116 3rd St SE
Cedar Rapids, Iowa 52401
IOWA CITY — It didn’t take a lawsuit filed against the University of Iowa by female student-athletes to make women’s wrestling a scholarship sport at the school.
Plans to eventually add women’s wrestling at the UI were being formulated before COVID-19 emerged last year. Then last summer, the university cut four sports: men’s and women’s swimming and diving, men’s gymnastics and men’s tennis.
The subsequent restoration of the women’s swimming and diving program came last February after a federal judge granted an injunction to stop the program from being cut. Thursday brought the revelation the UI had reached an agreement on settlement terms with the female athletes who sued the school, alleging Title IX violations.
That made the timing of the women’s wrestling announcement look less than coincidental.
From a UI athletic communications news release: “In an effort to successfully resolve the Title IX lawsuit, the athletics department made the decision to announce the sponsorship of women’s wrestling now.”
At a Thursday news conference, Iowa Athletics Director Gary Barta said the women’s wrestling program would have been launched later than this year were it not for wanting to settle the lawsuit. Which included a demand for the addition of more women’s sports teams, like wrestling.
There still has been no real explanation why so few Power Five conference schools cut sports in the last year but Iowa could find no way to keep all it had.
Wednesday, someone close to the Iowa swimming community recalled Rahm Emanuel’s 2008 line. You never want a serious crisis to go to waste.
All that said, Thursday still was a red-letter day for women’s sports, amateur wrestling, and the UI. This is a public relations move that is pure gold for the black-and-gold.
Women’s wrestling is a rapidly growing entity, something that has already made inroads at smaller colleges, including some in Iowa. The UI is the first Power Five school to incorporate it, but others will follow. It’s not a big-budget sport, and women are wrestling.
Last winter, over 600 Iowa high school girls competed in the sport. Rachel Watters has qualified for several age-level U.S. world teams, and was a silver medalist at the 2019 Pan-American Games. She is one of three women on the Hawkeye Wrestling Club, which trains potential world and Olympic competitors.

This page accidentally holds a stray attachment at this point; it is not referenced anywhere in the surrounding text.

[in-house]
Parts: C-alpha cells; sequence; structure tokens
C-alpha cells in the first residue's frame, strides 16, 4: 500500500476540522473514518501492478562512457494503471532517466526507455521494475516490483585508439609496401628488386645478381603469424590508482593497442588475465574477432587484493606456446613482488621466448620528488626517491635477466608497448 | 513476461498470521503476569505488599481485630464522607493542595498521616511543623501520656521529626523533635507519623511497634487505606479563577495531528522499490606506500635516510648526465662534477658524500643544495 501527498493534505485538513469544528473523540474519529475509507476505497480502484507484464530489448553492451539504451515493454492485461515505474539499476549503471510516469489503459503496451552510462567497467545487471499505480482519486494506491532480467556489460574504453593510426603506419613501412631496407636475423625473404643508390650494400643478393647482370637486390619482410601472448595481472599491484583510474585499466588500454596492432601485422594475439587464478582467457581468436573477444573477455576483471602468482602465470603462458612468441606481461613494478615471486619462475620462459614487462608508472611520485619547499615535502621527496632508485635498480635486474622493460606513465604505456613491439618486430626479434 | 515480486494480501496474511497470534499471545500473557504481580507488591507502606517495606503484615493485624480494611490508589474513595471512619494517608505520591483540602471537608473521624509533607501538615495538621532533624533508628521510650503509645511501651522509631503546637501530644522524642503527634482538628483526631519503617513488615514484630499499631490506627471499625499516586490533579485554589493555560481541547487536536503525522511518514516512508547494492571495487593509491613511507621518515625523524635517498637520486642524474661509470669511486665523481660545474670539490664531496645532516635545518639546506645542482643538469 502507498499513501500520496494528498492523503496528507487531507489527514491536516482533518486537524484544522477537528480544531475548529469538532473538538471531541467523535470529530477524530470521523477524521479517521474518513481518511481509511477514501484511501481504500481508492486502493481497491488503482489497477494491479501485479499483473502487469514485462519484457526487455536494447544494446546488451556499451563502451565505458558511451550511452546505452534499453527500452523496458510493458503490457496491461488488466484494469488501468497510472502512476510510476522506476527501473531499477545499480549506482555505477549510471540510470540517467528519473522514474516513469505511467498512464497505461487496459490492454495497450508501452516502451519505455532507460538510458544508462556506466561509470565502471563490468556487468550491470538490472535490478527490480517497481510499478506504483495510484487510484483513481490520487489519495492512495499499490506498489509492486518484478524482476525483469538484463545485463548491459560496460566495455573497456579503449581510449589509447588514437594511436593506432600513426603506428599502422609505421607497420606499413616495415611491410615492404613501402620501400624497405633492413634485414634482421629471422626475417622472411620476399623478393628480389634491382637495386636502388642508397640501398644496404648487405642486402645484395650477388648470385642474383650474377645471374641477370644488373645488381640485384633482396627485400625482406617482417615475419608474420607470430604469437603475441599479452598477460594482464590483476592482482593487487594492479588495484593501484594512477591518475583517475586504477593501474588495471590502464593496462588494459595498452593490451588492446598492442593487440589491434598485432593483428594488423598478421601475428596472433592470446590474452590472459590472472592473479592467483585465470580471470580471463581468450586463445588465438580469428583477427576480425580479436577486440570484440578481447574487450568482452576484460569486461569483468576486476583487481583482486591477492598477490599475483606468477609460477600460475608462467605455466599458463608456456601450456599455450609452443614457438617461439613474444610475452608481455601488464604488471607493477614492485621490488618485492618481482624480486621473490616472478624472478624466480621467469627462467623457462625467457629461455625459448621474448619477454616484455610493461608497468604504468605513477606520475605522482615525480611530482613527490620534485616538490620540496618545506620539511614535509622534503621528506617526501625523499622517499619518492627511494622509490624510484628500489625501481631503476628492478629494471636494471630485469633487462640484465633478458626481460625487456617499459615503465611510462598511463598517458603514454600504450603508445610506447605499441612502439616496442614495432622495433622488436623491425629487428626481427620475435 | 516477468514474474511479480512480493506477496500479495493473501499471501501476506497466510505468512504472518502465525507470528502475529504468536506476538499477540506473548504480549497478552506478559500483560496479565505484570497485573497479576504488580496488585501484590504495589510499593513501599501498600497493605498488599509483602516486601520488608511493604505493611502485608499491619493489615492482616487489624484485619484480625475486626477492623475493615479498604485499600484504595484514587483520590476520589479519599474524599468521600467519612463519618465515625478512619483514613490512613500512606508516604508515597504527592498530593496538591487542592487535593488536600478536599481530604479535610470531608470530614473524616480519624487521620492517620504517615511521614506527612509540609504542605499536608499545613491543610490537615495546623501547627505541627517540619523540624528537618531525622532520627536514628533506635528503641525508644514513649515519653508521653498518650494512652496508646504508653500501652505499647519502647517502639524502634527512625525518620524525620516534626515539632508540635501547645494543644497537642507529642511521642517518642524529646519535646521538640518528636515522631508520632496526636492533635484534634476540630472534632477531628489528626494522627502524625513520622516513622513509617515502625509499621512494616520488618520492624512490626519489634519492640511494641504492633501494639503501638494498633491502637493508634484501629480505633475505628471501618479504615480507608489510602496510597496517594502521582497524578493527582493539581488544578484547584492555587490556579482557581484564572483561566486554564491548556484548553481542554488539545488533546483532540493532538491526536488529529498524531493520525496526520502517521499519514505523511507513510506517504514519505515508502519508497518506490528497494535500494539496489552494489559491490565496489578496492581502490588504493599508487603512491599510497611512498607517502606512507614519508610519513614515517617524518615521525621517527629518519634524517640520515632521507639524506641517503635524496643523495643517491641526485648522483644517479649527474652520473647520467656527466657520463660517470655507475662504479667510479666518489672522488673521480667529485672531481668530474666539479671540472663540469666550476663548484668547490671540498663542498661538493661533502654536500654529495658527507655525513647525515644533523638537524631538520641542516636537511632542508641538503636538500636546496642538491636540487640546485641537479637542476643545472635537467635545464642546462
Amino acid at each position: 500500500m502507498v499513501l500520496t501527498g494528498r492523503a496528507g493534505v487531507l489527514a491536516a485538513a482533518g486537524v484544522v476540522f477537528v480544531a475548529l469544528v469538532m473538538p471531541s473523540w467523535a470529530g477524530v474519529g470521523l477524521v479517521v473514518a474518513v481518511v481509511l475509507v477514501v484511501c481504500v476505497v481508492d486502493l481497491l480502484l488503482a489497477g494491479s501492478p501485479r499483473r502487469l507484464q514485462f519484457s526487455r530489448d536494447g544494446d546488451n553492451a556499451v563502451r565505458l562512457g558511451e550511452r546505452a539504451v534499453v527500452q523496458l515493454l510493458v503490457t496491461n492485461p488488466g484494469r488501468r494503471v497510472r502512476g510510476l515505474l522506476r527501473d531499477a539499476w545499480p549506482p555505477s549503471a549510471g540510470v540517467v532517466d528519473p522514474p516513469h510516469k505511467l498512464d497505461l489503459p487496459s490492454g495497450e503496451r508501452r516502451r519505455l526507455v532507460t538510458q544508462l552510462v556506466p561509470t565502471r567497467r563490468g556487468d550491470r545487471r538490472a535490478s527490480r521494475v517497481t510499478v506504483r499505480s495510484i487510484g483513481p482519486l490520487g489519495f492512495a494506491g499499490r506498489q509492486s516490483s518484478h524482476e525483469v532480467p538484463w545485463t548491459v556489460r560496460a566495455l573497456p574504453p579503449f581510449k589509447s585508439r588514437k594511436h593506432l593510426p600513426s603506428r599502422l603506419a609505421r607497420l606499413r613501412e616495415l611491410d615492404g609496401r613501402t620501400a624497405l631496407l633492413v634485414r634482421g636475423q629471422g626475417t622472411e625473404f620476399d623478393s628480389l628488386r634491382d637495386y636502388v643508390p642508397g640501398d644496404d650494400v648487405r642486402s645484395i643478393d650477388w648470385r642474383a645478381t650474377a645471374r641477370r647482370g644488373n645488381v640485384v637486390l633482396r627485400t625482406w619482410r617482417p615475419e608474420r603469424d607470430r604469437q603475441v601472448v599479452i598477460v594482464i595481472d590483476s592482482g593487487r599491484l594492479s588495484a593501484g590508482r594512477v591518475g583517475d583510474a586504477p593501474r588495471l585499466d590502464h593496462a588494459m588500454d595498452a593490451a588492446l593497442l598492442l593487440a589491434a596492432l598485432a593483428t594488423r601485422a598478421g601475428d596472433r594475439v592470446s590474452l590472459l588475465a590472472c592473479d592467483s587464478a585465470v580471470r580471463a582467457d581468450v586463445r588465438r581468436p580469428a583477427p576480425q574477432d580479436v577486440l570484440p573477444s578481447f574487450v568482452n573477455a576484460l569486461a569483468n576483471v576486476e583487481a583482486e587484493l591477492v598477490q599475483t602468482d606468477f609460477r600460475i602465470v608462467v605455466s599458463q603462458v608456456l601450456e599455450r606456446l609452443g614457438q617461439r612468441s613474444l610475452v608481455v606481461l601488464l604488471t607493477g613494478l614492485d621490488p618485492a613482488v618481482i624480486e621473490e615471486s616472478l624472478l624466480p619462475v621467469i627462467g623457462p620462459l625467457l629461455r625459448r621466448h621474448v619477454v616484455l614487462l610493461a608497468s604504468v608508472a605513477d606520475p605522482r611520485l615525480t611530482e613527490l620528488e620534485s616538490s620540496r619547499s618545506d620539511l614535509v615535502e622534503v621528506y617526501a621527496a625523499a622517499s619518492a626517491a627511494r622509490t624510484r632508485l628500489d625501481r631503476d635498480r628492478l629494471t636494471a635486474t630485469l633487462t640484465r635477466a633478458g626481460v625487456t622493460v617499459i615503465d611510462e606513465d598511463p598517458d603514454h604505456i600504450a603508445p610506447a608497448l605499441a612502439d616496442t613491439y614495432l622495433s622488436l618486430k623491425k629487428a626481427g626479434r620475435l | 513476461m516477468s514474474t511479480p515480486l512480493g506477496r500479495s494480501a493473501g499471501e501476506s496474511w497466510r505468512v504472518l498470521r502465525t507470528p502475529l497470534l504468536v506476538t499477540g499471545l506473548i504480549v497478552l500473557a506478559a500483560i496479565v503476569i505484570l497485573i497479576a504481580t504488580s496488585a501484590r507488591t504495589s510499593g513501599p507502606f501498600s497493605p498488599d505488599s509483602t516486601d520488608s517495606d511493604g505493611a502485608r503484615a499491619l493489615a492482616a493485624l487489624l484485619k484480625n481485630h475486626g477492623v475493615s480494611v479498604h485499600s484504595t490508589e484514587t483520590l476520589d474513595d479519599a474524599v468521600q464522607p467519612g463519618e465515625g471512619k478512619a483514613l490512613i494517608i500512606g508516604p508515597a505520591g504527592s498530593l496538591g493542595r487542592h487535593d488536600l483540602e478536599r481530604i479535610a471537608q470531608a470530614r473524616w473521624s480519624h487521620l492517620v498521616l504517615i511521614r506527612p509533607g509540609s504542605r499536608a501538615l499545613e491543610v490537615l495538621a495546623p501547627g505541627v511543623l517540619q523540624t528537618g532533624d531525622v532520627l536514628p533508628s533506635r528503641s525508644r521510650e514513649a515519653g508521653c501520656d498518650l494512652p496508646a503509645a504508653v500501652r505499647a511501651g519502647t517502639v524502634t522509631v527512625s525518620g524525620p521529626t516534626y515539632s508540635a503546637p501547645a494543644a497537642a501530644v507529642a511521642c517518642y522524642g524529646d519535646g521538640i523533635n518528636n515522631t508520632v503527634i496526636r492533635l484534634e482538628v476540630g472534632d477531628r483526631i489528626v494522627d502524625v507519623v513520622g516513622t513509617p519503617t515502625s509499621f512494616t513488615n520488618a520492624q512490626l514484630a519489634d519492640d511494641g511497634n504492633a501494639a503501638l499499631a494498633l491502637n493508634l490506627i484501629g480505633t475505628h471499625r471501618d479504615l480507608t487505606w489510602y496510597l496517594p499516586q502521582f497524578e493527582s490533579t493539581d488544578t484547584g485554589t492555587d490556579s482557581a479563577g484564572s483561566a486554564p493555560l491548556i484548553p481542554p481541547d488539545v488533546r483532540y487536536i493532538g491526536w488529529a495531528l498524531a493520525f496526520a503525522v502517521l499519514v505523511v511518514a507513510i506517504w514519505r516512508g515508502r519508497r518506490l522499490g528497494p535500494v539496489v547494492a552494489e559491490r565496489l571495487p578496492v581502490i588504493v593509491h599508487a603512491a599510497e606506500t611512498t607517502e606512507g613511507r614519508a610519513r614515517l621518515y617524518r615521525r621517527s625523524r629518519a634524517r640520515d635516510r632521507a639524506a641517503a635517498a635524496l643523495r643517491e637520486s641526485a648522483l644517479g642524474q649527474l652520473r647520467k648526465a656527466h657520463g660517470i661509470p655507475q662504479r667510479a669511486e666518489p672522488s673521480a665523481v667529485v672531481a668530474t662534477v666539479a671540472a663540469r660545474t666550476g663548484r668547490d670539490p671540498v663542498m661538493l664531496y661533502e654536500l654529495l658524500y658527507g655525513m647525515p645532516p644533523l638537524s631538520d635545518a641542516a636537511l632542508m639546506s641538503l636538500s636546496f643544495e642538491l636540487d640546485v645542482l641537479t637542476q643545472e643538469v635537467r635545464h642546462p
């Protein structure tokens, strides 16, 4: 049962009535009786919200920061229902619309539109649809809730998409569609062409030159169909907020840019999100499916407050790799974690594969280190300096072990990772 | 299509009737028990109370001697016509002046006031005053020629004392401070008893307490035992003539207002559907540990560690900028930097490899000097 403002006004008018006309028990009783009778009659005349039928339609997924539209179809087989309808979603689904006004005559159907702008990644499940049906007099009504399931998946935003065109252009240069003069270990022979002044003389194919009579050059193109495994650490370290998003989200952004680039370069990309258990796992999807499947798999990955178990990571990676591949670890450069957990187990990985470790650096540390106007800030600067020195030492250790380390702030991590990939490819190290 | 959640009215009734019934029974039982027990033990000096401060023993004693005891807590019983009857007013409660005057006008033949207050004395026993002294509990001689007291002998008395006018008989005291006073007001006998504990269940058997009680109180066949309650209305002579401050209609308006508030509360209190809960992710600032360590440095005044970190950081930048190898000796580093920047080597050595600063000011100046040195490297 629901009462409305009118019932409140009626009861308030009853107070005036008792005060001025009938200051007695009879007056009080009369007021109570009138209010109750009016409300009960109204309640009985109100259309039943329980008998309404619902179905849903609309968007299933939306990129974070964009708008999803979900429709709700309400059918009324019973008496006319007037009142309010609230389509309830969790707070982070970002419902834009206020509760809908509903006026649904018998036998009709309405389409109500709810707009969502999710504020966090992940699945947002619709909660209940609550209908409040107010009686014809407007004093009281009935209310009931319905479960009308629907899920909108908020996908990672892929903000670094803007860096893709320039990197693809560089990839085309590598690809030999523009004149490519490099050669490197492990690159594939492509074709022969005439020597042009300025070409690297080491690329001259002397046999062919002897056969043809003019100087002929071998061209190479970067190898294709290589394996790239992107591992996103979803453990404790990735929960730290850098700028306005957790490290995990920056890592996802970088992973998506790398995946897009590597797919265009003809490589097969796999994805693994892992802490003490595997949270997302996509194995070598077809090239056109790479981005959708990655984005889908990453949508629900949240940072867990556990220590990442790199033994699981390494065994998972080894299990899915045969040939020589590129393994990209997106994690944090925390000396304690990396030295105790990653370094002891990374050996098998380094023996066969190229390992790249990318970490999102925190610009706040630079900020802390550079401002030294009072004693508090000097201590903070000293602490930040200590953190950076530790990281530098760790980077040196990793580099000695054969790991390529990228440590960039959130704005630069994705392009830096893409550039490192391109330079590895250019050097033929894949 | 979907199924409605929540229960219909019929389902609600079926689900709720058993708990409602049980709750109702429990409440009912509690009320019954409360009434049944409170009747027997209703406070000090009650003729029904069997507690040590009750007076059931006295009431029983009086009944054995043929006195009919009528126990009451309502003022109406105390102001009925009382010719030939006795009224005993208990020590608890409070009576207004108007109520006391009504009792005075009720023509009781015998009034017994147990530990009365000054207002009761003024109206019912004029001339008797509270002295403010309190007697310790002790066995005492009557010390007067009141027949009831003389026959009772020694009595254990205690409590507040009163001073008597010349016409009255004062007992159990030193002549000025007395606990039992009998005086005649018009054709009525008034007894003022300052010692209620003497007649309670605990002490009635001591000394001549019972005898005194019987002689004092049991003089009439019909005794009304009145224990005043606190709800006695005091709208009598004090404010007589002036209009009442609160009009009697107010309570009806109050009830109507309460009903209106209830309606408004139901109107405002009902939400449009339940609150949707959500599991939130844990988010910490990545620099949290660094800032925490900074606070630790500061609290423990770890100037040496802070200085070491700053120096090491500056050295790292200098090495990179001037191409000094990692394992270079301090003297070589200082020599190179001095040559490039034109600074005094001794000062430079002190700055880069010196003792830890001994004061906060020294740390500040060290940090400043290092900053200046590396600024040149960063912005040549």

Thursday, Watters said she “knew eventually” wrestling would be a sanctioned sport at Iowa. “I just really did not think this was going to come this soon.
“This is what we’ve been waiting for, even when I was wrestling in high school (at Ballard). I was just waiting for the day Iowa was going to add women’s wrestling. It’s just a surreal feeling today.”
Women’s wrestling has been embraced by Hawkeye wrestling before this decision. Iowa head coach Tom Brands has long lobbied for a women’s program at the school, as have other Hawkeye coaches and athletes, UI athletic administrators, and people in the community.
“Come on, Boss, let’s go!”
Barta said those were words Brands repeatedly told him when the subject of women’s wrestling was raised.
Several of Brands’ wrestlers were at Thursdsay’s news conference as their head coach passionately spoke about why adding women’s wrestling was good for everyone.
“Just because we’re doing it now doesn’t mean that all of a sudden (women) are ready for it,” Brands said. “They’ve been ready for it just like men have been ready for it.”
The UI settled a pair of gender and sexual discrimination lawsuits in 2017 at the total cost of $6.5 million. The Title IX lawsuit was another black eye, despite Barta’s insistence his department had meticulously followed Title IX regulations all along.
The school needed to start this new women’s program as much as high school female wrestlers need schools of Iowa’s size to add women’s wrestling.
There’s a future Olympic wrestler at an Iowa elementary school right now. Her path just got easier, thanks in part to women at the UI who weren’t afraid to fight the power.
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